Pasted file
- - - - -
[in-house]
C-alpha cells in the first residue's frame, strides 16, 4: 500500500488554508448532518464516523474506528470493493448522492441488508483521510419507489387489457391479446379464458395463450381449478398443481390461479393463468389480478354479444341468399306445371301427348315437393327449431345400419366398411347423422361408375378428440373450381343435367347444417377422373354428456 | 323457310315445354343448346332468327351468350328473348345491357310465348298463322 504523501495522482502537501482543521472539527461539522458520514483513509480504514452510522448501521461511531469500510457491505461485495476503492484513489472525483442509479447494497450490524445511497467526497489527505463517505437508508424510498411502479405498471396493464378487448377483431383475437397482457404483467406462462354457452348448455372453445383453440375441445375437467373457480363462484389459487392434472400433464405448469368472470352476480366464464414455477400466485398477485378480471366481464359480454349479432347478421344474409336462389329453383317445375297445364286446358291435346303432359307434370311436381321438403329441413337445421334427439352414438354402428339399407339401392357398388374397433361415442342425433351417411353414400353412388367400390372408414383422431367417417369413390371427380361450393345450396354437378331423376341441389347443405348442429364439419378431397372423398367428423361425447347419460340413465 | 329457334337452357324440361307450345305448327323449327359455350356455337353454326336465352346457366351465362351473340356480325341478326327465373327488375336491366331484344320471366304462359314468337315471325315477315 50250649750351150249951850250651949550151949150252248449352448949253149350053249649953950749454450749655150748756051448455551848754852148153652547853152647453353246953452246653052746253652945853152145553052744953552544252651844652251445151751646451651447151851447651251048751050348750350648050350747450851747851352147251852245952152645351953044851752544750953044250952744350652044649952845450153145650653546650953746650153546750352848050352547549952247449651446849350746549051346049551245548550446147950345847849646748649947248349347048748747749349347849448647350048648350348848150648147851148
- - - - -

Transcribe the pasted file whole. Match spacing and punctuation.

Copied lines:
[in-house]
C-alpha cells in the first residue's frame, strides 16, 4: 500500500488554508448532518464516523474506528470493493448522492441488508483521510419507489387489457391479446379464458395463450381449478398443481390461479393463468389480478354479444341468399306445371301427348315437393327449431345400419366398411347423422361408375378428440373450381343435367347444417377422373354428456 | 323457310315445354343448346332468327351468350328473348345491357310465348298463322 504523501495522482502537501482543521472539527461539522458520514483513509480504514452510522448501521461511531469500510457491505461485495476503492484513489472525483442509479447494497450490524445511497467526497489527505463517505437508508424510498411502479405498471396493464378487448377483431383475437397482457404483467406462462354457452348448455372453445383453440375441445375437467373457480363462484389459487392434472400433464405448469368472470352476480366464464414455477400466485398477485378480471366481464359480454349479432347478421344474409336462389329453383317445375297445364286446358291435346303432359307434370311436381321438403329441413337445421334427439352414438354402428339399407339401392357398388374397433361415442342425433351417411353414400353412388367400390372408414383422431367417417369413390371427380361450393345450396354437378331423376341441389347443405348442429364439419378431397372423398367428423361425447347419460340413465 | 329457334337452357324440361307450345305448327323449327359455350356455337353454326336465352346457366351465362351473340356480325341478326327465373327488375336491366331484344320471366304462359314468337315471325315477315 50250649750351150249951850250651949550151949150252248449352448949253149350053249649953950749454450749655150748756051448455551848754852148153652547853152647453353246953452246653052746253652945853152145553052744953552544252651844652251445151751646451651447151851447651251048751050348750350648050350747450851747851352147251852245952152645351953044851752544750953044250952744350652044649952845450153145650653546650953746650153546750352848050352547549952247449651446849350746549051346049551245548550446147950345847849646748649947248349347048748747749349347849448647350048648350348848150648147851148